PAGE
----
Learning Clojure/History

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History[edit]

Lisp is one of the oldest of all programming languages, invented by John McCarthy in 1958. The original language spawned many variant dialects, the most predominant of which today are Common Lisp and Scheme. Clojure (pronounced "closure") is a new dialect of Lisp created by Rich Hickey. Like Scheme, Clojure is a functional dialect, meaning that it supports and encourages programming in a "functional style".

However, Clojure differs from older lisps in several important ways. Clojure code has much more syntactic sugar. For example, instead of typing (set 1 2 3), you can write #{1 2 3}. Clojure has borrowed from Python and Haskell its heavy reliance on dumb data structures: sets, maps, list, and vectors. Most of which have their own syntactic sugar. Clojure makes heavy use of vector data structures (similar to Java arrays and represented in Clojure with `[]'), preferring them to lists where possible for both aesthetic and performance reasons. Clojure also features complete interoperability with Java libraries.

To give you a taste of the language, here's a small example program in Clojure for correcting spelling (this is a translation into Clojure of Peter Norvig's Python spelling corrector):

 (defn words [text] (re-seq #"[a-z]+" (.toLowerCase text)))
 
 (defn train [features]
   (reduce (fn [model f] (assoc model f (inc (get model f 1)))) {} features))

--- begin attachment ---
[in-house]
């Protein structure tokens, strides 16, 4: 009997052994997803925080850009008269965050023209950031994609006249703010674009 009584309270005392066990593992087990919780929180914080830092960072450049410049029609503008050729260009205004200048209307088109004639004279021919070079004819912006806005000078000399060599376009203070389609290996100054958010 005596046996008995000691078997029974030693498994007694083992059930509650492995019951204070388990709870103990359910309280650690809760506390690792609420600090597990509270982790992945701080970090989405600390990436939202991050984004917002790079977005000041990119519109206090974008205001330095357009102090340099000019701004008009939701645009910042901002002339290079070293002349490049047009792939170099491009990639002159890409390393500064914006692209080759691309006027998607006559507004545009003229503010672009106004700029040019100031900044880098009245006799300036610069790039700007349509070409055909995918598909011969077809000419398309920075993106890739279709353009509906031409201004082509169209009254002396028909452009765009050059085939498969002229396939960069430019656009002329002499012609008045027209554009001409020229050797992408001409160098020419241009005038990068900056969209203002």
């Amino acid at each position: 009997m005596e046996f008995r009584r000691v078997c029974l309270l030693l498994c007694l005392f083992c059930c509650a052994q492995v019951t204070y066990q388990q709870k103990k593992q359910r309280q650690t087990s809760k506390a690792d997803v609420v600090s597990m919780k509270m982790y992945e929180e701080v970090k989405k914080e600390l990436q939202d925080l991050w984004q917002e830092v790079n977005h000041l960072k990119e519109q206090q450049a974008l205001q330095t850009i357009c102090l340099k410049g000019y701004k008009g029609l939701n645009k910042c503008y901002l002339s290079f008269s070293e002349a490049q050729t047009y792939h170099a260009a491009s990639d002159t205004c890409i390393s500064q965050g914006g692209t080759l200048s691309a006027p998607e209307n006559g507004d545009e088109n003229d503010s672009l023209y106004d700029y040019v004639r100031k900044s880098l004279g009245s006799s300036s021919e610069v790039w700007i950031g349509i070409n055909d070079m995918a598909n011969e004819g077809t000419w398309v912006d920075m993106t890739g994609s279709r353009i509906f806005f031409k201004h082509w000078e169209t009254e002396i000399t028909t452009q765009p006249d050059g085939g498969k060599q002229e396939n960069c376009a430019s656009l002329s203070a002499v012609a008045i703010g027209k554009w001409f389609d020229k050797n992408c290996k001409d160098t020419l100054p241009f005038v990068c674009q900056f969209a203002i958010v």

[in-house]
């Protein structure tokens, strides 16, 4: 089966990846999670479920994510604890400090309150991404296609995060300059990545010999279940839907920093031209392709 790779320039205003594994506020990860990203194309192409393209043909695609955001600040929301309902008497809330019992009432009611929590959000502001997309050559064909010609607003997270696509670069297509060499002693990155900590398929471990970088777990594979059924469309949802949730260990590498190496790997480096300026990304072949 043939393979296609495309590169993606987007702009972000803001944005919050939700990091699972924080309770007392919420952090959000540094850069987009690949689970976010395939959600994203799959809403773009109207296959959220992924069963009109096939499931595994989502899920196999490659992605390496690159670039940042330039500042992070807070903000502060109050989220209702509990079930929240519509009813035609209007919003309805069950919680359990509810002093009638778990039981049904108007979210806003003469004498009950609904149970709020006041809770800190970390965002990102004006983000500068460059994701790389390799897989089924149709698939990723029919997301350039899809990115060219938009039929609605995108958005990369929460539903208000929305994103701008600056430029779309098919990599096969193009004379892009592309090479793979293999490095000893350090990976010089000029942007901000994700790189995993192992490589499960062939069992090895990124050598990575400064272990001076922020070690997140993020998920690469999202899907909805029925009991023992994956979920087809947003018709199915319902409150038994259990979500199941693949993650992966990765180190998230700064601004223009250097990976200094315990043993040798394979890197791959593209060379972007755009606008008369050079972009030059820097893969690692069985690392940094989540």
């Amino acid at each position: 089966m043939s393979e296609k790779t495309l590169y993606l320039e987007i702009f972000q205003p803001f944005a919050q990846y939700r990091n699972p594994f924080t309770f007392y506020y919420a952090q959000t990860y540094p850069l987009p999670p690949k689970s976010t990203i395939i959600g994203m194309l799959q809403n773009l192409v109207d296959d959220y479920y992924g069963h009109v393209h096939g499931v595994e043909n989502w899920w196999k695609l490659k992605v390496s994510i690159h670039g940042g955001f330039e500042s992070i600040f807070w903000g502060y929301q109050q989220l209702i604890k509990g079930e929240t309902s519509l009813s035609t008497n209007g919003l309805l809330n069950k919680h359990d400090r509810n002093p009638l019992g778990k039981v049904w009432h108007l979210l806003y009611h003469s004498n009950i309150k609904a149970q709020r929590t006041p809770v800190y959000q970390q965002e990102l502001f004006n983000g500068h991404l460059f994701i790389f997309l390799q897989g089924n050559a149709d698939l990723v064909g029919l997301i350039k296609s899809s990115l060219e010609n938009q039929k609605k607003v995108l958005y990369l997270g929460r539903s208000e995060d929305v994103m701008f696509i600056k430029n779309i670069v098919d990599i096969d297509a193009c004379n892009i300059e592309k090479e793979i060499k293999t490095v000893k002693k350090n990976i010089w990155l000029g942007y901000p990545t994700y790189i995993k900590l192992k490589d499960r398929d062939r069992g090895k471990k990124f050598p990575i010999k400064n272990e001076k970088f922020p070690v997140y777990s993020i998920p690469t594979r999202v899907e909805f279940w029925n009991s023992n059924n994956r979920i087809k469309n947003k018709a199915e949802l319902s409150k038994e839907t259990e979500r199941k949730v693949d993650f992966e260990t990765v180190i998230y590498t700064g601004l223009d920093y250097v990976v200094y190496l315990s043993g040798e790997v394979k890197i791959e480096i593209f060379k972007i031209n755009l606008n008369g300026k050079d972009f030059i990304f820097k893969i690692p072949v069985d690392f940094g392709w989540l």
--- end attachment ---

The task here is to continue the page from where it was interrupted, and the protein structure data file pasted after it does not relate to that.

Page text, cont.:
(def *nwords* (train (words (slurp "big.txt"))))
 
 (defn edits1 [word]
   (let [alphabet "abcdefghijklmnopqrstuvwxyz", n (count word)]
     (distinct (concat
       (for [i (range n)] (str (subs word 0 i) (subs word (inc i))))
       (for [i (range (dec n))]
         (str (subs word 0 i) (nth word (inc i)) (nth word i) (subs word (+ 2 i))))
       (for [i (range n) c alphabet] (str (subs word 0 i) c (subs word (inc i))))
       (for [i (range (inc n)) c alphabet] (str (subs word 0 i) c (subs word i)))))))
 
 (defn known [words nwords] (seq (for [w words :when (nwords w)]  w)))
 
 (defn known-edits2 [word nwords] (seq (for [e1 (edits1 word) e2 (edits1 e1) :when (nwords e2)]  e2)))
 
 (defn correct [word nwords]
   (let [candidates (or (known [word] nwords) (known (edits1 word) nwords) 
                        (known-edits2 word nwords) [word])]
     (apply max-key #(get nwords % 1) candidates)))

By the end of this document, you should be able to understand this code (with some help from the API reference).